I’m sitting on a thin mat on the hard, dusty ground, an hour east of Beirut. We’re in the middle of farmlands, just miles from the Syrian border. Beneath my mat is an ornate, yet filthy persian rug that stretches across the room. It’s hot...so hot that I can feel a bead of sweat dripping down my back. I look down at the small glass of tea in my hands, amber-colored and scalding hot. It is thick with sugar and was just made by the woman who now sits across from me. She kneels on the ground, her long robe gathered around her feet, hiding all but her hands and face.
I take a sip and as I look up from the glass, her voice comes back into focus. The Arabic language sounded harsh and guttural to me when I first arrived here in Lebanon a week ago with the PEACE Relief team, but now it sounds soft, and I know I’ll miss it when I eventually go home. She continues to speak as she gestures to the plastic tent stretched over our heads, and I glance at the interpreter.
The next day I spend several hours sitting with Muslim women, one by one, at the distribution center. They are refugees who have come to receive a 60-pound bag of food, but more than simply caring for their physical needs, we want to offer them spiritual care. Not all of them are comfortable with receiving prayer, but those who accept the prayer timidly come into the room and sit across from me. Each woman looks into my eyes as she shares her story. I am undone by what I hear.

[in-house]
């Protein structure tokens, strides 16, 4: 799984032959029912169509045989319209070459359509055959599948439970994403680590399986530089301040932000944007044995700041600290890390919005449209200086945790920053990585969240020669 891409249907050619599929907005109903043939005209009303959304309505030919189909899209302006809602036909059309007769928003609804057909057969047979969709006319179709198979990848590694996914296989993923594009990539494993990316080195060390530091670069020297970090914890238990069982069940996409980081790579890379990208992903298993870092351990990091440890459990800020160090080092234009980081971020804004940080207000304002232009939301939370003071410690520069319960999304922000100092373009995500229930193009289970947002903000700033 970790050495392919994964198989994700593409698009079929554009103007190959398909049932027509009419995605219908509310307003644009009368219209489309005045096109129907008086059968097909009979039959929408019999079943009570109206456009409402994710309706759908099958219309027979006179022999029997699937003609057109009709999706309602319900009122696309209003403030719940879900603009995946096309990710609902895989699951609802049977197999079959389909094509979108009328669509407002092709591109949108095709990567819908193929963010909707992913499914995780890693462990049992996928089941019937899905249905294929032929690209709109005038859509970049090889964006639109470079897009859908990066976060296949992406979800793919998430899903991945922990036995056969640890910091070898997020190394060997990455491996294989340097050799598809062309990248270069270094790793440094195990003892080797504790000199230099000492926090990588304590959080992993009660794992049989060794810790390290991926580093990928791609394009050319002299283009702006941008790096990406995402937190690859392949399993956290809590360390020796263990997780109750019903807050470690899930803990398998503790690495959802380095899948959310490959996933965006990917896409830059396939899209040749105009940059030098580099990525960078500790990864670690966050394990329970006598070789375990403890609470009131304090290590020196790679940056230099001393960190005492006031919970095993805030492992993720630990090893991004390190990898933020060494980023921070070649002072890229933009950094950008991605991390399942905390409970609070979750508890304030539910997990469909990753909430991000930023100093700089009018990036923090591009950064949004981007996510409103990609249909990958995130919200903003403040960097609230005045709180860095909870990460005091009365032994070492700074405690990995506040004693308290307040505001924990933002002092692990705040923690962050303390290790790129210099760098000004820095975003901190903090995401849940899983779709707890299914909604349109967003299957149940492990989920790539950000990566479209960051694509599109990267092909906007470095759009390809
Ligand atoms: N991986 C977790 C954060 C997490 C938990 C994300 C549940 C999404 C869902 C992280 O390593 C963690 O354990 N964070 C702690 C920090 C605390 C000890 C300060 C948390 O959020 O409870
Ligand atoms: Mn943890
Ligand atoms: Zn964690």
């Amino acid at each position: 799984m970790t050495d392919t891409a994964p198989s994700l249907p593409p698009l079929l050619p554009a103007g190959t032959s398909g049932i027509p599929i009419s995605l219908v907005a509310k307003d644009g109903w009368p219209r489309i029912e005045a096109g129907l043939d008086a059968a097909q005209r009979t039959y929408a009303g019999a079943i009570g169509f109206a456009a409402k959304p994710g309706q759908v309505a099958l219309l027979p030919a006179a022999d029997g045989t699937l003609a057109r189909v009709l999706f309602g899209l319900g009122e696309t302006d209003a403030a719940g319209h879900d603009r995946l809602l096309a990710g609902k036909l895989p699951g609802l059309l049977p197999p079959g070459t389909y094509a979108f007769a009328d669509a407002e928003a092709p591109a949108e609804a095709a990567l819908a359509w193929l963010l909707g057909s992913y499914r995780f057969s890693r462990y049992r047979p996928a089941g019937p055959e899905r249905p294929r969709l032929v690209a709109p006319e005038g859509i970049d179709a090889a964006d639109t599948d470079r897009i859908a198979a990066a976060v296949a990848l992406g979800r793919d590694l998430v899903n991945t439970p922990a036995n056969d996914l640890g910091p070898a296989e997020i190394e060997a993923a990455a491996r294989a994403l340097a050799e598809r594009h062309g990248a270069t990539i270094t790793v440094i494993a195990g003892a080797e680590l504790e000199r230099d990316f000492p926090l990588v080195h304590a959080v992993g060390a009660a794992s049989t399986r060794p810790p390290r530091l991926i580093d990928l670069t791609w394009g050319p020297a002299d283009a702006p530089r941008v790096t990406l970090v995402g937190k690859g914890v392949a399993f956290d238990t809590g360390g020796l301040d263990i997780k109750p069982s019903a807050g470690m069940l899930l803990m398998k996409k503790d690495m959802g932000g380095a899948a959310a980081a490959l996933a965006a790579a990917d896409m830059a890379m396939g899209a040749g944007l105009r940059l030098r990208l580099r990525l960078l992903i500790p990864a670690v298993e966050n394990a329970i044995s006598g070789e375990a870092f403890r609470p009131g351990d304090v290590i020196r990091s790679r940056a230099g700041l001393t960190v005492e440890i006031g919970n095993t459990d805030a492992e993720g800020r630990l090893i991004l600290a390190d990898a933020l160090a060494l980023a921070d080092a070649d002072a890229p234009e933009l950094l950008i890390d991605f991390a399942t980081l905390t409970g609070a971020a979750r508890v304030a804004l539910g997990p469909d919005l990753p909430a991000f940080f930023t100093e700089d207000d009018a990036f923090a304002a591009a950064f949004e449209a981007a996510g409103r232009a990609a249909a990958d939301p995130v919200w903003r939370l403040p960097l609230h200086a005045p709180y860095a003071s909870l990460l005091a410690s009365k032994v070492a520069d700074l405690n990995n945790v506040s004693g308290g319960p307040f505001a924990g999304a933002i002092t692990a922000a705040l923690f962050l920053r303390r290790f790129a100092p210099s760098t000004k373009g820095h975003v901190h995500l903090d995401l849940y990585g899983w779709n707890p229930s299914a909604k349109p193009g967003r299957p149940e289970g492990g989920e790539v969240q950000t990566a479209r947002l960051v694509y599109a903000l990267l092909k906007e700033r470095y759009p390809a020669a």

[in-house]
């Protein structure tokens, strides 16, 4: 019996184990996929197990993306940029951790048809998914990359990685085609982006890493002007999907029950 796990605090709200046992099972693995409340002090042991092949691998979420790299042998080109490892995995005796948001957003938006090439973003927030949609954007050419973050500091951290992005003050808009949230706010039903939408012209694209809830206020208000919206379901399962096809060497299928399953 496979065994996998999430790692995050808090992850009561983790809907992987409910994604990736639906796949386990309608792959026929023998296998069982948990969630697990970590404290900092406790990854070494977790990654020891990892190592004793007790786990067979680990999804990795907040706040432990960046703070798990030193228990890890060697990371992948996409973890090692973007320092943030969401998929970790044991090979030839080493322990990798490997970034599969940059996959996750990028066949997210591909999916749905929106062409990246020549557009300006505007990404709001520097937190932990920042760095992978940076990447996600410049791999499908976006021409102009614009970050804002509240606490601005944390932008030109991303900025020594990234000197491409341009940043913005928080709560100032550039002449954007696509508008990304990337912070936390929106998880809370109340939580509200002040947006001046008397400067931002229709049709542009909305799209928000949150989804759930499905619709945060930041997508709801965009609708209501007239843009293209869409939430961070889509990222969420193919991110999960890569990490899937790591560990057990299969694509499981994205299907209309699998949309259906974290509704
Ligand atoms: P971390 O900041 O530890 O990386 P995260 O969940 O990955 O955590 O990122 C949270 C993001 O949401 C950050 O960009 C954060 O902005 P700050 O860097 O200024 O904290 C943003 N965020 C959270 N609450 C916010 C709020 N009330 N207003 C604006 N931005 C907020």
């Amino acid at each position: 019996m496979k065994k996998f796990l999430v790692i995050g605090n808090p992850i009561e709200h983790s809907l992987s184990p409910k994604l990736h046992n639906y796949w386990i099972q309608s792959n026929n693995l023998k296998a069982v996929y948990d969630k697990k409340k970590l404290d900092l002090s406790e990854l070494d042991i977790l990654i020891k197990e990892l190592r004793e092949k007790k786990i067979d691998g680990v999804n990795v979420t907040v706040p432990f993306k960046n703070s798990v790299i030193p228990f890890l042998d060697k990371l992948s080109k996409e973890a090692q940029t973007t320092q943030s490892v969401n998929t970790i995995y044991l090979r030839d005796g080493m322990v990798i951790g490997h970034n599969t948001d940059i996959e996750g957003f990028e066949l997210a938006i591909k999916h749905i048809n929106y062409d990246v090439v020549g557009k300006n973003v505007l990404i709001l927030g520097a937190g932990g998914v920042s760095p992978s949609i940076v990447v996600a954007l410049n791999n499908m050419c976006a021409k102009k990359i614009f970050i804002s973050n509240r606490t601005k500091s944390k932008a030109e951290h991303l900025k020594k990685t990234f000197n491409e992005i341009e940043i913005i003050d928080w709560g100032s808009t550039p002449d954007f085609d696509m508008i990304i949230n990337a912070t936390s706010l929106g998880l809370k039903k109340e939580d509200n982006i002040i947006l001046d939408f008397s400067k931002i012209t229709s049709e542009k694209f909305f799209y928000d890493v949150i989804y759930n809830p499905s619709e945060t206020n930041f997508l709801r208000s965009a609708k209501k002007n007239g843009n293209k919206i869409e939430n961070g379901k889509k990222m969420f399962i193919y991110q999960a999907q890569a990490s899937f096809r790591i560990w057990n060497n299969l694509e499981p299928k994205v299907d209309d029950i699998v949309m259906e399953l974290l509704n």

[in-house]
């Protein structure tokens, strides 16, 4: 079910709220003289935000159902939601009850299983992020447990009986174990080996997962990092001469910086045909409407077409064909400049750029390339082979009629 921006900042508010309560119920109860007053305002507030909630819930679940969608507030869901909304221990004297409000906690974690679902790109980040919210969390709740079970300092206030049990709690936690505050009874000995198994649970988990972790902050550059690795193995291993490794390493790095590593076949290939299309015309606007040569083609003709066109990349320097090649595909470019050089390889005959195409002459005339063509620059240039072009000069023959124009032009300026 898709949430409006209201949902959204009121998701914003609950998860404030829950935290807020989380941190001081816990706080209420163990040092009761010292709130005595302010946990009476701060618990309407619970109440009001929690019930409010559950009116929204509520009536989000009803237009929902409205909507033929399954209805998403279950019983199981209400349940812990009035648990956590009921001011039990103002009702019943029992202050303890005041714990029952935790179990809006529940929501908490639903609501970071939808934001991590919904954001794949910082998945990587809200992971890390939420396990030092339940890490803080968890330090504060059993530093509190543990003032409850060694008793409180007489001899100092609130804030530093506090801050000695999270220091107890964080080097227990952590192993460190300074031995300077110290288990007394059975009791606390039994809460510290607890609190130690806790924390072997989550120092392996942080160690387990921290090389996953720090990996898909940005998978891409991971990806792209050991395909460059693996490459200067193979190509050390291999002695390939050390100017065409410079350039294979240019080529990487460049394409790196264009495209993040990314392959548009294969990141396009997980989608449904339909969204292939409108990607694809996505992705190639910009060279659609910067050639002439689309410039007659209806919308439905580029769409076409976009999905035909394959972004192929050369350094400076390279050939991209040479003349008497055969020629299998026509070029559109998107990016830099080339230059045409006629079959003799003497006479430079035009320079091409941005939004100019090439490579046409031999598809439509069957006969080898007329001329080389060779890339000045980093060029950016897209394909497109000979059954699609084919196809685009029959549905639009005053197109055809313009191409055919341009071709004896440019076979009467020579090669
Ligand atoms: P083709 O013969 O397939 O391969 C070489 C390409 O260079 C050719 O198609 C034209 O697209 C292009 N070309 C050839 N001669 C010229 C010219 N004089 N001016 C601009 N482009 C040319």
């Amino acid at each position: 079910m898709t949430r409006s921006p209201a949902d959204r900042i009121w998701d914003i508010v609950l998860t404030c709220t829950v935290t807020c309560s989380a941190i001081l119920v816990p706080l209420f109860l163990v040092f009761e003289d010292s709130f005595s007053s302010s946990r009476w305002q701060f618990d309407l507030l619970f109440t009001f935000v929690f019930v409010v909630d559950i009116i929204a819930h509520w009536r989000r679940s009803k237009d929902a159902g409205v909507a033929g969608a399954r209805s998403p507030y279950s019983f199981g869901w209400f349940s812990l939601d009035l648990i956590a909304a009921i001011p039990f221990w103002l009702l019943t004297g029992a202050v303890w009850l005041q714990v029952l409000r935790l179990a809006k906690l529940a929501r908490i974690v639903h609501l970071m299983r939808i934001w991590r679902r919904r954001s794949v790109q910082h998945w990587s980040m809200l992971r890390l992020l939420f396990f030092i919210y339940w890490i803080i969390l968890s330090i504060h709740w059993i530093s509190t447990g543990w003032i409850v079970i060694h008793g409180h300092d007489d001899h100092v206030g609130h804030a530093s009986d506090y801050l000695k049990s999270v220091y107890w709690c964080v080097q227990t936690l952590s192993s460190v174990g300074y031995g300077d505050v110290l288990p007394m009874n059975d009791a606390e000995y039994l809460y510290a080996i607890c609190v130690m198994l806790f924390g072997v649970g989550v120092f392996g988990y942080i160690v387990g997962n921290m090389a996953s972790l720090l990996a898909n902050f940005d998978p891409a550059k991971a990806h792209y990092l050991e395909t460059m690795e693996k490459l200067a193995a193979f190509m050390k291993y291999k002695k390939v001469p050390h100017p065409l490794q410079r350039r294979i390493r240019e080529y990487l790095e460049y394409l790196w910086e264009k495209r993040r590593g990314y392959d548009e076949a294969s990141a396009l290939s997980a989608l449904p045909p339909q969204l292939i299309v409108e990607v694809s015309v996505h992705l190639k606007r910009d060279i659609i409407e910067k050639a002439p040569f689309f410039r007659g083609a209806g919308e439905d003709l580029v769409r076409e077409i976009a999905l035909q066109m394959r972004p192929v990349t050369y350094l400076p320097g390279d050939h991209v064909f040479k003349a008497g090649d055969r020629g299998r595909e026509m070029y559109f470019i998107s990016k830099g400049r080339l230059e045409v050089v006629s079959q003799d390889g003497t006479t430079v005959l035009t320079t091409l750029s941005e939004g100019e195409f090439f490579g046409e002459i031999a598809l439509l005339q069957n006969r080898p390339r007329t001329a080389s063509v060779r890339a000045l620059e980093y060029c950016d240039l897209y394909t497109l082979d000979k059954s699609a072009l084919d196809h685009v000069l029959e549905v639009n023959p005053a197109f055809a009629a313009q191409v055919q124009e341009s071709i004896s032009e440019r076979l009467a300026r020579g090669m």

Tears begin to roll down Amani's face as she continues, and the interpreter’s voice conveys my own shock as she translates these words: “She took medicine to induce an abortion, but only one of the babies died. She gave birth to a son, but he died shortly after birth because he became very ill. She says that she wanted a divorce, but her husband said that, if he gave her a divorce, she’d never see her three-year-old son again. So she went to a bridge so she could commit suicide. She was getting ready to throw herself off the bridge, but the soldiers came and dragged her away.”
The tragic thing about the refugee crisis is that these stories aren’t exceptional. They’re the norm. Official reports say there are 1.5 million displaced people in Lebanon, but locals in Beirut say it’s much closer to 2 million. And of those roughly 2 million, nearly half are children. There is a whole generation of children whose hope for the future is crumbling with each passing day in which they have no access to education and resources. They will be lost if we do not help them.
Before my trip, I was plagued with the question of effectiveness. I’m one woman. My journey to Lebanon doesn’t make a difference, does it? And then God brought this verse to my mind “Whenever you did one of these things to someone overlooked or ignored, that was me—you did it to me.” (Matthew 25:40)